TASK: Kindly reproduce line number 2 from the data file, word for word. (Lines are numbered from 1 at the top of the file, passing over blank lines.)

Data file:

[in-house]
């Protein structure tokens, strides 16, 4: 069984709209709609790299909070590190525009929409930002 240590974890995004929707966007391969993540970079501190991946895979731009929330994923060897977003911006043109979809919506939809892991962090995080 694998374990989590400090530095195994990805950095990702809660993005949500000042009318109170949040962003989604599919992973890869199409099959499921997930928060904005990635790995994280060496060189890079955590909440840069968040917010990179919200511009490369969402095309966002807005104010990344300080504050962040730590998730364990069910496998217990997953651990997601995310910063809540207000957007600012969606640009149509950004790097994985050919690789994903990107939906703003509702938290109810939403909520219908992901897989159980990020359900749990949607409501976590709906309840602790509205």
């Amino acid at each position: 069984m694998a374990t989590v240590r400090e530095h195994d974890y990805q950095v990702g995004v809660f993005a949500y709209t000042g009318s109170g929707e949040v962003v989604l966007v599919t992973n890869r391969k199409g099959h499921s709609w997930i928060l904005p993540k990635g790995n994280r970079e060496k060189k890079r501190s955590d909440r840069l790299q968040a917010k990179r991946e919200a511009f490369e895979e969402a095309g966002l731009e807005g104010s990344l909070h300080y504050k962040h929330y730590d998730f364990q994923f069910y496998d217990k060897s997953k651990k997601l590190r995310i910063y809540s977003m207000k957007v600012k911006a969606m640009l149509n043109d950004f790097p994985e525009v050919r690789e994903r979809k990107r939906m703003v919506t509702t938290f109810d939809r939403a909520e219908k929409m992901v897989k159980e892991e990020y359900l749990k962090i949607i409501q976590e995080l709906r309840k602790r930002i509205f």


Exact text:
């Protein structure tokens, strides 16, 4: 069984709209709609790299909070590190525009929409930002 240590974890995004929707966007391969993540970079501190991946895979731009929330994923060897977003911006043109979809919506939809892991962090995080 694998374990989590400090530095195994990805950095990702809660993005949500000042009318109170949040962003989604599919992973890869199409099959499921997930928060904005990635790995994280060496060189890079955590909440840069968040917010990179919200511009490369969402095309966002807005104010990344300080504050962040730590998730364990069910496998217990997953651990997601995310910063809540207000957007600012969606640009149509950004790097994985050919690789994903990107939906703003509702938290109810939403909520219908992901897989159980990020359900749990949607409501976590709906309840602790509205």